Coffee, like human beings, has a personality. When the beans have just been roasted, the coffee is like a new born baby that develops into an athlete over time.
In the beginning the coffee is incredibly fresh, but still needs time to develop and reach its full potential.
As the coffee matures, like humans, it goes through many changes. Some of these can be volatile and unpredictable, like a teenager trying to come to terms with their physical growth and change.
After the pain of teenage years the coffee reaches a stable point where it performs very well which will be at the height of its potential.
Finally, after some time, age starts to take its toll and the flavour of the coffee fades.
To prove this theory, we selected one of our signature blends and tasted it daily for a month to track its Volatility (or Craziness) vs Tastiness. Here’s what we found.
The Tasty Vs. Crazy Scale:
This graph is a simple representation of what we observed. It demonstrates that there is a definite trade-off between “Tastiness” and “Craziness”.
The Crazy line (red) represents the volatility of the coffee as it ages from the date it was roasted. This was observed as gassiness and thickness in the crema, wild variances in extraction as well as unbalanced/immature flavours. The coffee started out at a craziness level of 10!
In the first 2 days after roasting the coffee was letting out loads of Carbon Dioxide and other volatile gasses which makes the coffee really tricky to dial into the grinder. Further, because the coffee is changing from hour to hour, a barista will need to keep making adjustments to the grinder settings to keep the coffee within the ideal extraction parameters. The coffee plays games with you and can feel like you are chasing your tail trying to keep the extractions consistent and tasty.
While it is not impossible to achieve a delicious coffee at this point, it is difficult to maintain it, especially if being used in a busy café or restaurant.
During days 2-6 after the roast date, the coffee is losing some of its volatility and starting to settle down a little. It still requires some attention from the barista to maintain the coffee in the ideal extraction zone. Taste starts to develop more depth and character.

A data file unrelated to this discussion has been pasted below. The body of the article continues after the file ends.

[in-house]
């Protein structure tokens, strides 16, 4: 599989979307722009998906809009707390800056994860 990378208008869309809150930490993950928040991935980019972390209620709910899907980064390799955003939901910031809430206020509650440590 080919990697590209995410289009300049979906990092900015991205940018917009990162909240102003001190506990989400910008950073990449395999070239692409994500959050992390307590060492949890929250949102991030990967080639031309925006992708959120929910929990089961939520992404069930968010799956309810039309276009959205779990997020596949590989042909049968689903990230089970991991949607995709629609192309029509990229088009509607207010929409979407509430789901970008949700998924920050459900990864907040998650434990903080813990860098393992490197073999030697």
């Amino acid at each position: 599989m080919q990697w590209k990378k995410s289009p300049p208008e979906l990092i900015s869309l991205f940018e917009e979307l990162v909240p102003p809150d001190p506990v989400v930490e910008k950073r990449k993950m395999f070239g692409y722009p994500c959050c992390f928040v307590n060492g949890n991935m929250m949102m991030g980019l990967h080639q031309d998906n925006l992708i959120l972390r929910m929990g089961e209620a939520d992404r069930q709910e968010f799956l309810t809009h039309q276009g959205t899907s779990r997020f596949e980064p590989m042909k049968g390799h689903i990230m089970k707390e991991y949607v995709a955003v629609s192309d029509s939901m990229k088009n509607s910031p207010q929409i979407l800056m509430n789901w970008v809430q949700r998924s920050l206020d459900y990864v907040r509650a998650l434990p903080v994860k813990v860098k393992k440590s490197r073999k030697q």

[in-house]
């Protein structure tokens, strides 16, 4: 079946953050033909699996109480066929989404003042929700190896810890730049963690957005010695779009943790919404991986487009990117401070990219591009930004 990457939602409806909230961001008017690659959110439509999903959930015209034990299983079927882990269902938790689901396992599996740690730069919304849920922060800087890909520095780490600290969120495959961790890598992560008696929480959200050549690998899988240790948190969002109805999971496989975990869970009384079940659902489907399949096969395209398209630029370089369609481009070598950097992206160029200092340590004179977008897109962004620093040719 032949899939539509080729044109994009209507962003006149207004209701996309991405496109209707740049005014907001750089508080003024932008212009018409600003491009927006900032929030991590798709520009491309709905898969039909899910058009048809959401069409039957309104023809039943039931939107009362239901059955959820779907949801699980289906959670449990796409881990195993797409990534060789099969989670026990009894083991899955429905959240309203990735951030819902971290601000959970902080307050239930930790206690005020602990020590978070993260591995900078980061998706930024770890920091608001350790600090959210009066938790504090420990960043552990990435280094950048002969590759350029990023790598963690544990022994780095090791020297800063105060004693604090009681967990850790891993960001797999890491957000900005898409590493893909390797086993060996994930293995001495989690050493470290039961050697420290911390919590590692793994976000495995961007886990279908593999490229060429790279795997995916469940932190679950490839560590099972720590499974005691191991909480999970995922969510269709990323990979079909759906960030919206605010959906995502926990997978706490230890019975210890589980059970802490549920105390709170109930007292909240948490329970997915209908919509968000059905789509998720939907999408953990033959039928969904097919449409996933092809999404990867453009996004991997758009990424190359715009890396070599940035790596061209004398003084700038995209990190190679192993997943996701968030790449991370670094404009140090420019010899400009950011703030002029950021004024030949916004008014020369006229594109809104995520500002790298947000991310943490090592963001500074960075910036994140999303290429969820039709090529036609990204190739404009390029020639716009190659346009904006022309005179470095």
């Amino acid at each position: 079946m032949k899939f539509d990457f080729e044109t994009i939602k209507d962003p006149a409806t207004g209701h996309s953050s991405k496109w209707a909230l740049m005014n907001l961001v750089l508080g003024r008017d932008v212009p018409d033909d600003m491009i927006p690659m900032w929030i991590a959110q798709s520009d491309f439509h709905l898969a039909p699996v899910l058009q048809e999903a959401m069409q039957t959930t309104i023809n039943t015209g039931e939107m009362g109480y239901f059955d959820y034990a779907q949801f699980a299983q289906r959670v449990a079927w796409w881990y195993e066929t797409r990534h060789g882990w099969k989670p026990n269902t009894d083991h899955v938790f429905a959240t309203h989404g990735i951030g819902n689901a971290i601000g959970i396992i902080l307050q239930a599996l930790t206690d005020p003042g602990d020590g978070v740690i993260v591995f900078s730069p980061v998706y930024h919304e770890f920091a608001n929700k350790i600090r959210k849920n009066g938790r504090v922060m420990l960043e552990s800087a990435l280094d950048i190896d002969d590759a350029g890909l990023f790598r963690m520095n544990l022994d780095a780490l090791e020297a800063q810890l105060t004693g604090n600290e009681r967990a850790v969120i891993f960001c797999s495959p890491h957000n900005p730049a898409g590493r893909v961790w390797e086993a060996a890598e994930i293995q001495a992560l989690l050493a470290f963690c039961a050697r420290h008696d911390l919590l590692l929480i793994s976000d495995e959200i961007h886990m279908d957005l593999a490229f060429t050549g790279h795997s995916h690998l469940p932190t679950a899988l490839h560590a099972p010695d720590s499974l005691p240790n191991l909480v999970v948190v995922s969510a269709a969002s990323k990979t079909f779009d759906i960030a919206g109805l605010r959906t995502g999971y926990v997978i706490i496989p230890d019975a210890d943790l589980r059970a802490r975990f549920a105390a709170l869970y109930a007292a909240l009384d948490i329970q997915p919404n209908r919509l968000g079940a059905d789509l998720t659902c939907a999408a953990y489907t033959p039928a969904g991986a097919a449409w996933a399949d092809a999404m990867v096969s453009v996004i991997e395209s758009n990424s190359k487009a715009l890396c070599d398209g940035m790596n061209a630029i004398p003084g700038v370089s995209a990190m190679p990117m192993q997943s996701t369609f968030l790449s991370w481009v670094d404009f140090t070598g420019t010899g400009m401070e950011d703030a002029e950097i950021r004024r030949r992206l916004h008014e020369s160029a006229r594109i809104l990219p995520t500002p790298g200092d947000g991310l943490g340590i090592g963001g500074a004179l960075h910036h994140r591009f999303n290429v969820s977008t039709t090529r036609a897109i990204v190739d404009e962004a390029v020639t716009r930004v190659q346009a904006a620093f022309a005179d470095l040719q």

The coffee starts to become more user friendly from days 5-6 onwards. Less volatility is noticed as well as a marked improvement in flavour. The coffee is by no means stable yet and still requires a keen eye from the barista to spot when the coffee grinder requires adjustment.
Days 8-14 from the roast date are where the coffee really shines. The trade-off is a little Craziness for bags of flavour!
From day 14 onwards the Craziness continues to decline, however, the flavour of the coffee starts to fade a little. The vigour of youth is fading away and age is starting to take its toll. This happens slowly at first, but after day 21 this really starts to show. The flavour retains complexity but starts to lack vibrancy. A little bit of ‘roastiness’ starts to creep in.
So what can we take away from our little experiment?
• The golden time window to use coffee is 8-14 days from the roast date.
• Experiment with your grinder and extraction settings depending on the age of your coffee.
• Consider how much Craziness you are willing to handle if you want to use coffee beans that have been recently roasted.
• Consider how much Tastiness you are willing to trade-off for less Craziness being present in your coffee.
Be sure to check the roast date of your coffee and get the most out of your extraction.